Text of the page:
**1 teaspoon chili paste plus more for a spicier flavor and to serve

1-2 tablespoons arrowroot flour or cornstarch

 

Ginger dressing

1/3 cup olive oil

2 tablespoons toasted sesame oil

1/3 cup tamari soy sauce, or soy sauce of choosing

1/4 cup rice wine vinegar

2 teaspoons maple syrup or agave

2 tablespoons peeled, minced fresh ginger

1 tablespoon chili paste

juice of one lime

 

other ingredients

1 pack of buckwheat soba noodles (I used Eden Selected); learn more about cooking buckwheat noodles here!

1 bunch (about 8 oz) broccolini, ends cut off (about one-inch)

3/4 cup steamed and shelled edamame (they sell it prepackaged or frozen at most grocery stores)

1 cup sugar snap peas

1 pound shiitake mushrooms, stems removed and sliced

4 cups spinach

black toasted sesame seeds, about 2-3 tablespoons

1/2 cup cilantro, roughly chopped

1 lime, sliced

 

//Directions//

Slice the tofu block in half lengthwise.  Place each piece side by side, between two folded dish towels. Put a cookbook or heavier object on top to help press the water out of the tofu.   Let sit for at least 30 minutes or longer. Next, whisk together the ingredients for both the tofu marinade, save the arrowroot, and ginger dressing in separate dishes. 

Preheat the oven to 450 F and line a sheet pan with parchment paper.  Once the tofu has drained, slice it into one-inch cubes and place into a deep bowl.    Pour the marinade over the tofu and toss until evenly coated.  Next, mix the arrowroot into the tofu.  Spread out evenly onto the lined sheet pan; save the remaining marinade to add to the noodles later if desired, or when sauteing the mushrooms.  Bake  the tofu for 15-20 minutes, flipping it over after about 10 minutes.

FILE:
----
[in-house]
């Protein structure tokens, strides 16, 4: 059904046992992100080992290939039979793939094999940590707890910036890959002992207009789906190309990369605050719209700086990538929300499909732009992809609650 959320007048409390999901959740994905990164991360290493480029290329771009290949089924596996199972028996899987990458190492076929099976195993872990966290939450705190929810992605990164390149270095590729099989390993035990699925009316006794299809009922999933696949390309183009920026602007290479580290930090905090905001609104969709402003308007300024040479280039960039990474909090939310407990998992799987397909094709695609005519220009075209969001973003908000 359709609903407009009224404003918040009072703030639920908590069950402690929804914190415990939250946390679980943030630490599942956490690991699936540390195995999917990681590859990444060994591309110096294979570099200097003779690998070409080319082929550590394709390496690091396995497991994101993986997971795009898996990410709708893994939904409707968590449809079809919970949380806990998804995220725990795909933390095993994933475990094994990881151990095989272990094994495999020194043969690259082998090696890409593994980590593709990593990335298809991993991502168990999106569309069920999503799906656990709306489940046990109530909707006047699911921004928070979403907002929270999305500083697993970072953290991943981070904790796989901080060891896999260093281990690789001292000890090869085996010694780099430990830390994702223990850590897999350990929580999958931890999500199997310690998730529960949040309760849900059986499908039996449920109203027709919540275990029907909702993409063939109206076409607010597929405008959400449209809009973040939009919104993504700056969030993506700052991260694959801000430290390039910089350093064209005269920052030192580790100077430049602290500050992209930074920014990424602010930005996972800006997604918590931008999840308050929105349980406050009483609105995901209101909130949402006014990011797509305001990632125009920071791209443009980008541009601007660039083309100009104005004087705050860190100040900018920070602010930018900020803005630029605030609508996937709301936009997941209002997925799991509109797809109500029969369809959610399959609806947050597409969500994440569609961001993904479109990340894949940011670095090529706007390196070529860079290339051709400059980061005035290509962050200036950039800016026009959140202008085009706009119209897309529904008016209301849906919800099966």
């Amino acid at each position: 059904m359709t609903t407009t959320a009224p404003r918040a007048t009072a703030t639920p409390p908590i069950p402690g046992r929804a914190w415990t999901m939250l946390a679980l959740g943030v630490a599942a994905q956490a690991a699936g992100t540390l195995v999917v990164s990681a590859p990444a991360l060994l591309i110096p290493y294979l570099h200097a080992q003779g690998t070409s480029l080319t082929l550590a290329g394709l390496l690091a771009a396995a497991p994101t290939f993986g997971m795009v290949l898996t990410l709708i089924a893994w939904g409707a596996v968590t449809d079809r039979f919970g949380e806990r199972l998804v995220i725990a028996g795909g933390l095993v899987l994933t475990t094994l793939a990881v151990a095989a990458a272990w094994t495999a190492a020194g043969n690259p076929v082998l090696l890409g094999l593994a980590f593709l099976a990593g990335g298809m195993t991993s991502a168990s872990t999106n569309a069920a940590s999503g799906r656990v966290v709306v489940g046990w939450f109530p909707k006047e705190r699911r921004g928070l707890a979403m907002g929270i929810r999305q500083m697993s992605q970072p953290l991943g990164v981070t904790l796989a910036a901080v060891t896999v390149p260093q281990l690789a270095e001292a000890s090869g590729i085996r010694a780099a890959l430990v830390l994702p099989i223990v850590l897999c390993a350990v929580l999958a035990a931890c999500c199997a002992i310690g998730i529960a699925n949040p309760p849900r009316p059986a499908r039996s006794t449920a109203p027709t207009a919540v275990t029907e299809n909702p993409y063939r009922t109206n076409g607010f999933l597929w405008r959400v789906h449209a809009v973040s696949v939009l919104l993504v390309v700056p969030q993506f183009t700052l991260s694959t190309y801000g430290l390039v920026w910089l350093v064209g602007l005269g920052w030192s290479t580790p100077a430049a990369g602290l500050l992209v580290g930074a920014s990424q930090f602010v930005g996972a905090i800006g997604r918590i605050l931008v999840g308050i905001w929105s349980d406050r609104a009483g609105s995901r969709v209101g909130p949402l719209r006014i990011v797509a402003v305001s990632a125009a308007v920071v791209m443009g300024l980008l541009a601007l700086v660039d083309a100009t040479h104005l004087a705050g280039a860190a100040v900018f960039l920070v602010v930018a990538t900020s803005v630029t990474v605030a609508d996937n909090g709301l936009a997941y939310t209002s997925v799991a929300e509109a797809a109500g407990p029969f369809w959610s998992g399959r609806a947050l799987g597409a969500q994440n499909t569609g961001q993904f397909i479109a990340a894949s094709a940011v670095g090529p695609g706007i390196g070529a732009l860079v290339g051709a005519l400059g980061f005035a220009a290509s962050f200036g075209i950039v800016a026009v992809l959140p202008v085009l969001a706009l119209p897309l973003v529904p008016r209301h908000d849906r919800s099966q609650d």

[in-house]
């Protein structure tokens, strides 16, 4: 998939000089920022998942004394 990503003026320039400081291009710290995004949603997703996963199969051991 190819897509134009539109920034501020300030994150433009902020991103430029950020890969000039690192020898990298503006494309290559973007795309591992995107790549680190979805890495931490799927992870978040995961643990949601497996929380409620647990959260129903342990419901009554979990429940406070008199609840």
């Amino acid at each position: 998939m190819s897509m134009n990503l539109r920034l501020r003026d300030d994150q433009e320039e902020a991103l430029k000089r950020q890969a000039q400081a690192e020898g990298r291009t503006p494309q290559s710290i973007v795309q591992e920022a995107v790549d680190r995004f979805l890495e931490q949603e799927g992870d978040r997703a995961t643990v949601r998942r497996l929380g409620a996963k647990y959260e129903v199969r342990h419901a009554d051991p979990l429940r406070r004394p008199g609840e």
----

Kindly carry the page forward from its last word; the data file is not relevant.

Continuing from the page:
Meanwhile, bring a large pot of water to a boil.  At the same time, heat the saute pan over medium-high and add in the sliced mushrooms.  Cover for a minute or so to allow the mushrooms to release their moisture.  Then, add a few tablespoons of the ginger dressing to the mushrooms and/or the left over tofu marinade.  Continue to cook on medium heat until the mushrooms are tender, about 5-7 minutes, adding more dressing as necessary.  Check on the tofu and remove when it has a browned and crispy texture.

Once the water is boiling, cook the noodles as directed (I usually cook them at least one to two minutes below the suggested time, as they will continue to cook once drained) .   In the last minute of cooking the noodles, throw in the broccolini and sugar snap peas.  After one minute, or when the veggies turn bright green, pour all the contents through a large strainer and rinse with cold water. 

Return the noodles and blanched vegetables to the pot. Immediately add in the edamame and spinach, one handful at a time. Pour about half the ginger dressing into the pot.  Mix and taste, adding more dressing as desired.  Dish the noodles into deep bowls and top with the tofu, black sesame seeds, plenty of cilantro, squeeze of lime and some extra chili paste.

 

//Notes//

*Here's a trick for peeling ginger that my dear friend Amber taught me.  In a nutshell, cut the ends off the ginger knob.  Prop up the ginger vertically and, using the tip of a spoon and medium pressure, peel the skin of the ginger knob from top to bottom.  Continue peeling vertically and rotating the ginger knob until all skin is removed. 

**I like things super spicy so I used about one heaping tablespoon.